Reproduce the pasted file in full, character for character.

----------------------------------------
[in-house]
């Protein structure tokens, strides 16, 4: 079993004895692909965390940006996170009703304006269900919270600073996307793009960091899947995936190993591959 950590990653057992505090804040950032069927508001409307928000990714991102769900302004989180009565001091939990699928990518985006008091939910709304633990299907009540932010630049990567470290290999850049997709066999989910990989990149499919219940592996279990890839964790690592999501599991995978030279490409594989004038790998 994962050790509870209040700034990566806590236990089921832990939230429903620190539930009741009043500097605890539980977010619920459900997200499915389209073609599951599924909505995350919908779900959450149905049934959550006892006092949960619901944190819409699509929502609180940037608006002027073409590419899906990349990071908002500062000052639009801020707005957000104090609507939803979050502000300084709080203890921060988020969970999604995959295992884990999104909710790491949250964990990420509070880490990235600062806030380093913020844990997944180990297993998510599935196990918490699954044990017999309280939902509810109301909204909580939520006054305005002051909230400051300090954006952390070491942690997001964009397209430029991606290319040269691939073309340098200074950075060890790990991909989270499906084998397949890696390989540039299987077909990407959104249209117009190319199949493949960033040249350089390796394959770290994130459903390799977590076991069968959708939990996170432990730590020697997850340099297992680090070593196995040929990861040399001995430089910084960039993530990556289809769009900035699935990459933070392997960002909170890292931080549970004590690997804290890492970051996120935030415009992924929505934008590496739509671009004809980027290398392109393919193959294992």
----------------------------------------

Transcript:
[in-house]
């Protein structure tokens, strides 16, 4: 079993004895692909965390940006996170009703304006269900919270600073996307793009960091899947995936190993591959 950590990653057992505090804040950032069927508001409307928000990714991102769900302004989180009565001091939990699928990518985006008091939910709304633990299907009540932010630049990567470290290999850049997709066999989910990989990149499919219940592996279990890839964790690592999501599991995978030279490409594989004038790998 994962050790509870209040700034990566806590236990089921832990939230429903620190539930009741009043500097605890539980977010619920459900997200499915389209073609599951599924909505995350919908779900959450149905049934959550006892006092949960619901944190819409699509929502609180940037608006002027073409590419899906990349990071908002500062000052639009801020707005957000104090609507939803979050502000300084709080203890921060988020969970999604995959295992884990999104909710790491949250964990990420509070880490990235600062806030380093913020844990997944180990297993998510599935196990918490699954044990017999309280939902509810109301909204909580939520006054305005002051909230400051300090954006952390070491942690997001964009397209430029991606290319040269691939073309340098200074950075060890790990991909989270499906084998397949890696390989540039299987077909990407959104249209117009190319199949493949960033040249350089390796394959770290994130459903390799977590076991069968959708939990996170432990730590020697997850340099297992680090070593196995040929990861040399001995430089910084960039993530990556289809769009900035699935990459933070392997960002909170890292931080549970004590690997804290890492970051996120935030415009992924929505934008590496739509671009004809980027290398392109393919193959294992």